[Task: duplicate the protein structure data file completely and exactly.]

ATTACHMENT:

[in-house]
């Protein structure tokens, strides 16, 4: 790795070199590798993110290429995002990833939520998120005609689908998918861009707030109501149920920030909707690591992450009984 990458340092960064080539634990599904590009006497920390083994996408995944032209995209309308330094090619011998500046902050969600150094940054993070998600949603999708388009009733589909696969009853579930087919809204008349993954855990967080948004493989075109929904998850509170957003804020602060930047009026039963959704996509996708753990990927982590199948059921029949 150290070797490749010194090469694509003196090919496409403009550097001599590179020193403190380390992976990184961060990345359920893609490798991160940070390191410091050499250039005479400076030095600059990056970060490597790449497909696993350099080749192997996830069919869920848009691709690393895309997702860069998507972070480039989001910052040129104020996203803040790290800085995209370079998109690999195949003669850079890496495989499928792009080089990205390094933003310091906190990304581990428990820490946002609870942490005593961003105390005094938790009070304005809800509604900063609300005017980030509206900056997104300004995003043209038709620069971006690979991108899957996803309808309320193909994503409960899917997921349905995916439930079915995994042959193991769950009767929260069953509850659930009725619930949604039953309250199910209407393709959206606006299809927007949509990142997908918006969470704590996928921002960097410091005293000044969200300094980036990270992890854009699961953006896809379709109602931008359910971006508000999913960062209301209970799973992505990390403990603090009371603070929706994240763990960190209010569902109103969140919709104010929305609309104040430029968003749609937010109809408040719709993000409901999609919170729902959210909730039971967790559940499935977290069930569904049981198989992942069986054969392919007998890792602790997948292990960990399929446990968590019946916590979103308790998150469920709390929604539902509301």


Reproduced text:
[in-house]
């Protein structure tokens, strides 16, 4: 790795070199590798993110290429995002990833939520998120005609689908998918861009707030109501149920920030909707690591992450009984 990458340092960064080539634990599904590009006497920390083994996408995944032209995209309308330094090619011998500046902050969600150094940054993070998600949603999708388009009733589909696969009853579930087919809204008349993954855990967080948004493989075109929904998850509170957003804020602060930047009026039963959704996509996708753990990927982590199948059921029949 150290070797490749010194090469694509003196090919496409403009550097001599590179020193403190380390992976990184961060990345359920893609490798991160940070390191410091050499250039005479400076030095600059990056970060490597790449497909696993350099080749192997996830069919869920848009691709690393895309997702860069998507972070480039989001910052040129104020996203803040790290800085995209370079998109690999195949003669850079890496495989499928792009080089990205390094933003310091906190990304581990428990820490946002609870942490005593961003105390005094938790009070304005809800509604900063609300005017980030509206900056997104300004995003043209038709620069971006690979991108899957996803309808309320193909994503409960899917997921349905995916439930079915995994042959193991769950009767929260069953509850659930009725619930949604039953309250199910209407393709959206606006299809927007949509990142997908918006969470704590996928921002960097410091005293000044969200300094980036990270992890854009699961953006896809379709109602931008359910971006508000999913960062209301209970799973992505990390403990603090009371603070929706994240763990960190209010569902109103969140919709104010929305609309104040430029968003749609937010109809408040719709993000409901999609919170729902959210909730039971967790559940499935977290069930569904049981198989992942069986054969392919007998890792602790997948292990960990399929446990968590019946916590979103308790998150469920709390929604539902509301």